Muted trading, investors stay on sidelines
But upcoming events, such as Fed minutes release and US-China trade negotiations, suggest things might heat up
Yesterday's market activity was muted.
US markets were closed on Monday, as investors took aim at profit-taking opportunities.
The Straits Times Index (STI), which spent much of the session treading above Monday's closing of 3,265.97, closed 6.17 points or 0.2 per cent lower at 3,259.80.
Though the STI closed lower, UOB Kay Hian's vice-president of equities and financial products Brandon Leu noted that it has been "trading near its technical key resistance of 3,300".
Trade activity on Singapore bourse's saw 1.12 billion securities worth $775.94 million traded, below the Singapore Exchange's daily average securities trading volume. Decliners outnumbered advancers 218 to 172.
On the volume, CMC Market's Margaret Yang told The Business Times that it "suggests investors are not eager to jump into the market at the current level, due to mixed earnings and a tepid economic outlook".
Pennies saw heavy trading, with the most actively traded on the day being Ezion Holdings.
The liftboat-focused company's counter closed 0.1 cent or 2.3 per cent lower at 4.2 cents with 40.1 million shares changing hands.
Of the 30 STI constituents, half ended the day in the red. Genting Singapore's shares ended down one cent or 0.9 per cent at $1.09 with 26.9 million shares changing hands, the STI's most traded.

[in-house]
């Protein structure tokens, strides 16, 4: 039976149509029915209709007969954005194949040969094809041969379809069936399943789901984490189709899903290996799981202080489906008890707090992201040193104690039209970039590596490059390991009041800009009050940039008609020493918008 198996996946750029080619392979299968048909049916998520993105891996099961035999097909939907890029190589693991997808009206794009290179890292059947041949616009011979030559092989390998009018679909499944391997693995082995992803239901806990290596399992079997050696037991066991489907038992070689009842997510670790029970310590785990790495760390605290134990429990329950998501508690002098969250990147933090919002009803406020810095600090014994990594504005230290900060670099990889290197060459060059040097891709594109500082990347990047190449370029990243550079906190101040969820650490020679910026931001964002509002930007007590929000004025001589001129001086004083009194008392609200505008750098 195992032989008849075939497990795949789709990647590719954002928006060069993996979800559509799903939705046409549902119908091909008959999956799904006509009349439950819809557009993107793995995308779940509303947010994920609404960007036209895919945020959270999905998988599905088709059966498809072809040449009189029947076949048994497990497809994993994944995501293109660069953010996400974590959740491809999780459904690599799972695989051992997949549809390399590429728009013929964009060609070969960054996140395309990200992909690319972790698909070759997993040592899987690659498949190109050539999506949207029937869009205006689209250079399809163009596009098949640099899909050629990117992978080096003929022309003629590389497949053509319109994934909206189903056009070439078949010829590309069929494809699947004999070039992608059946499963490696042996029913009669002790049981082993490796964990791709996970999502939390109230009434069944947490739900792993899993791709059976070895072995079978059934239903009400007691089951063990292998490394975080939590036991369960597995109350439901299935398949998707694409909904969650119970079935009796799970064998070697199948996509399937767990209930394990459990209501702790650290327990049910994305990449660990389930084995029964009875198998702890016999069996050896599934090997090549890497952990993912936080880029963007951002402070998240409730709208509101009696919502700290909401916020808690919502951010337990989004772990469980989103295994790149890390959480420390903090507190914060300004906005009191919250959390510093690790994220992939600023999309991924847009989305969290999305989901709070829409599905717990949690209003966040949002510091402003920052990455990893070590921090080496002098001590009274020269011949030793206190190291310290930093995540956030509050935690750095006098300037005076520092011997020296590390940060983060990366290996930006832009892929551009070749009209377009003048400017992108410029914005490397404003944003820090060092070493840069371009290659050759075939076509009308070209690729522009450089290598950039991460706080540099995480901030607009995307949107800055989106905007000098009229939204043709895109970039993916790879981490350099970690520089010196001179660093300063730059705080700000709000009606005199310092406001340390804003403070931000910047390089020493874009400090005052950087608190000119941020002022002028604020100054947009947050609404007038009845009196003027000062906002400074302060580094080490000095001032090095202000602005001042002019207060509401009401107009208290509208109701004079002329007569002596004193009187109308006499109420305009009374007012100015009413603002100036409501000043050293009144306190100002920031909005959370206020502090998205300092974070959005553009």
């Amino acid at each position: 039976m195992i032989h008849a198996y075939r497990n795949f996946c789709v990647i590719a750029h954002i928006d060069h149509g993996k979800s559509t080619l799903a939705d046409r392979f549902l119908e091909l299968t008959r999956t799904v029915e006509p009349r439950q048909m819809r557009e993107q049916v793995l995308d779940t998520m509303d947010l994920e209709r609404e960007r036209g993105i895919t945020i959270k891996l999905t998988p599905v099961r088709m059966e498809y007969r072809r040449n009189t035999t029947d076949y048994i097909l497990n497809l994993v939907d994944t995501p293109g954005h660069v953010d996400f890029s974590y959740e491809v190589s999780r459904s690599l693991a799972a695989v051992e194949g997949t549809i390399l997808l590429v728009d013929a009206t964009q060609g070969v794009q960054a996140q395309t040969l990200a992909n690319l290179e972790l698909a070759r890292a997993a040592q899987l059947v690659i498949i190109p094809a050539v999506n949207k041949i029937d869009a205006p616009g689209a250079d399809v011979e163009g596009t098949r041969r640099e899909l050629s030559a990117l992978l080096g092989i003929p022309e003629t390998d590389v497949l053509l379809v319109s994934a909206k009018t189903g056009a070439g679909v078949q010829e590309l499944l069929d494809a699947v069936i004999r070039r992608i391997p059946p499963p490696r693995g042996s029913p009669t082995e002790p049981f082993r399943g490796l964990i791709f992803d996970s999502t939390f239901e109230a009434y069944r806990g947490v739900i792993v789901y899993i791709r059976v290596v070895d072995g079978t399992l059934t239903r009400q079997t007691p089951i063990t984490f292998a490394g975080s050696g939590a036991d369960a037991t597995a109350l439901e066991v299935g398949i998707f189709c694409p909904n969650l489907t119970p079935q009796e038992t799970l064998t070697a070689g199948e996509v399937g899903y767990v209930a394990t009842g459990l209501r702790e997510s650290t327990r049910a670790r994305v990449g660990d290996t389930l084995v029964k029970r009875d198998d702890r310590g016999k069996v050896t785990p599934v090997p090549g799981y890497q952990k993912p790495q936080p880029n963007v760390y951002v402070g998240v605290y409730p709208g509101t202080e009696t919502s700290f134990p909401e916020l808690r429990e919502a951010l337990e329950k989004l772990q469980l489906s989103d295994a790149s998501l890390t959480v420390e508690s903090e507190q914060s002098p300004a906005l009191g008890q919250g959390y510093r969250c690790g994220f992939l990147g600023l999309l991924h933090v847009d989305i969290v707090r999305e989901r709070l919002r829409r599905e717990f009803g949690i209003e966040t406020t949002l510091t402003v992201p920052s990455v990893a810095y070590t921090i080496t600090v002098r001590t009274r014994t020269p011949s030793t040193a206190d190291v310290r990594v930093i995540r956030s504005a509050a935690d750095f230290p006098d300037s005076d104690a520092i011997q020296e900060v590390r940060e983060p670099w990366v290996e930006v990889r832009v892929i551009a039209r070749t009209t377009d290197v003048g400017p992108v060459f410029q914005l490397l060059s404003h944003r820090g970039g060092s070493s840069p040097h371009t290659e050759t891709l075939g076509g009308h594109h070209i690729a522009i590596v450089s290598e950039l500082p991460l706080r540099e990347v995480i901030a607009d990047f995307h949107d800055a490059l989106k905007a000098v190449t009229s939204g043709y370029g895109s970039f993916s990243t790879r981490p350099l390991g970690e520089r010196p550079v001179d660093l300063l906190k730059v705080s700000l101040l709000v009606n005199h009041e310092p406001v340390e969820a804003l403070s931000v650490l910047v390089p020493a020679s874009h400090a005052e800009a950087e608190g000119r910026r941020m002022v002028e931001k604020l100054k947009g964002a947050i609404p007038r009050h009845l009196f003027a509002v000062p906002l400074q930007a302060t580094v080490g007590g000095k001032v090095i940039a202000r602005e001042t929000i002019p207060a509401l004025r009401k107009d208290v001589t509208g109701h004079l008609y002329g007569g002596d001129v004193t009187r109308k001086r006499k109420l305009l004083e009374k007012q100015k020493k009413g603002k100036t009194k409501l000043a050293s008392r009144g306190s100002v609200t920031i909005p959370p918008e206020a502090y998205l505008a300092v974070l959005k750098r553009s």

Ms Yang attributed the blue-chip index's dip mainly to profit-taking in ThaiBev (down 2.5 cents or 3 per cent at 79.5 cents), Singapore Airlines (down 12 cents or 1.2 per cent at $9.83), Jardine C&C (down 47 cents or 1.3 per cent at $36.26) and HPH Trust (down 1.5 cents or 4.4 per cent at 32.5 cents).
Among financials, DBS Group Holdings, which released its full-year 2018 earnings on Monday, dipped 10 cents or 0.4 per cent to $25.10.
Following Monday's Budget, broking analysts have said that healthcare stocks could be among the possible winners. But in the short term, it is unlikely to be of effect.
Ms Yang pointed out: "I don't think the Budget has an immediate impact as it is meant to address long-term needs of an ageing society."
Raffles Medical closed one cent or 0.9 per cent up at $1.12; Thomson Medical finished 0.1 cent or 1.3 per cent lower at 7.9 cents; and OUE Lippo Healthcare ended four cents or 6.3 per cent higher at 6.7 cents.
A focus on defence and building a smart nation also meant analysts were big on ST Engineering, which closed one cent or 0.3 per cent down at $3.73.
Enterprise hardware supplier Procurri's stock slumped after it said a proposed investor had withdrawn its acquisition offer, closing at 28 cents, down 9.7 per cent or three cents.
Elsewhere in Asia, profit-taking meant markets ebbed and flowed, with Australia, Japan, China and Malaysia posting modest gains. South Korea and Hong Kong closed with mild losses.
Upcoming events of the week suggest things might heat up.
In Singapore, among key players that will announce Q4 and full-year earnings this week are CapitaLand and Sembcorp Marine today, Genting Singapore tomorrow, and banking stalwarts OCBC Bank and United Oversea Bank on Friday.
IG market strategist Pan Jingyi noted that others to look out for include today's Fed minutes release and US-China trade negotiations towards the end of the week. While the US and China have shown growing patience with one another, "some of the difficult issues are expected back on the discussion table", she added.
This sense of caution was already seen in Asian markets towards the end of yesterday's session, eating into the day's early gains.
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